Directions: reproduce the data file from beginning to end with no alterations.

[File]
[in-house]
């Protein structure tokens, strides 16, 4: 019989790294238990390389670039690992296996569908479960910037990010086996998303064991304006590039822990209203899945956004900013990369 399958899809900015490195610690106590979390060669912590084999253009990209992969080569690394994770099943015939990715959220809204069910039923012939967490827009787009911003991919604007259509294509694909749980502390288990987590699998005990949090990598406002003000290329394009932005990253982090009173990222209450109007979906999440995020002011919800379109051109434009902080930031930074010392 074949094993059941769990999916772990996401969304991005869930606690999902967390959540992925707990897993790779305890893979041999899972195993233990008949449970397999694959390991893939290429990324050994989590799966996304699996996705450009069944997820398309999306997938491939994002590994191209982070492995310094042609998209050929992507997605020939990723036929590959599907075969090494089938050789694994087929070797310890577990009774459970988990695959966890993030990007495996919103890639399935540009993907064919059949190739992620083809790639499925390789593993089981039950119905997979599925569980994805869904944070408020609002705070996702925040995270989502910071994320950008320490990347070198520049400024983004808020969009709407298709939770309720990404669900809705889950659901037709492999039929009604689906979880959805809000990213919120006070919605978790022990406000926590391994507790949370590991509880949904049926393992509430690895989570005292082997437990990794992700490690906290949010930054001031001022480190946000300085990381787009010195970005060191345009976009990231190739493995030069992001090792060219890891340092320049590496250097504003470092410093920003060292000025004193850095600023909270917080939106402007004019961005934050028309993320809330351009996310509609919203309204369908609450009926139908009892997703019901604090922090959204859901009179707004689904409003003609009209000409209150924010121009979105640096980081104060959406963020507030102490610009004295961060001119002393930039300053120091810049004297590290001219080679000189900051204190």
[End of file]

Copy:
[in-house]
């Protein structure tokens, strides 16, 4: 019989790294238990390389670039690992296996569908479960910037990010086996998303064991304006590039822990209203899945956004900013990369 399958899809900015490195610690106590979390060669912590084999253009990209992969080569690394994770099943015939990715959220809204069910039923012939967490827009787009911003991919604007259509294509694909749980502390288990987590699998005990949090990598406002003000290329394009932005990253982090009173990222209450109007979906999440995020002011919800379109051109434009902080930031930074010392 074949094993059941769990999916772990996401969304991005869930606690999902967390959540992925707990897993790779305890893979041999899972195993233990008949449970397999694959390991893939290429990324050994989590799966996304699996996705450009069944997820398309999306997938491939994002590994191209982070492995310094042609998209050929992507997605020939990723036929590959599907075969090494089938050789694994087929070797310890577990009774459970988990695959966890993030990007495996919103890639399935540009993907064919059949190739992620083809790639499925390789593993089981039950119905997979599925569980994805869904944070408020609002705070996702925040995270989502910071994320950008320490990347070198520049400024983004808020969009709407298709939770309720990404669900809705889950659901037709492999039929009604689906979880959805809000990213919120006070919605978790022990406000926590391994507790949370590991509880949904049926393992509430690895989570005292082997437990990794992700490690906290949010930054001031001022480190946000300085990381787009010195970005060191345009976009990231190739493995030069992001090792060219890891340092320049590496250097504003470092410093920003060292000025004193850095600023909270917080939106402007004019961005934050028309993320809330351009996310509609919203309204369908609450009926139908009892997703019901604090922090959204859901009179707004689904409003003609009209000409209150924010121009979105640096980081104060959406963020507030102490610009004295961060001119002393930039300053120091810049004297590290001219080679000189900051204190």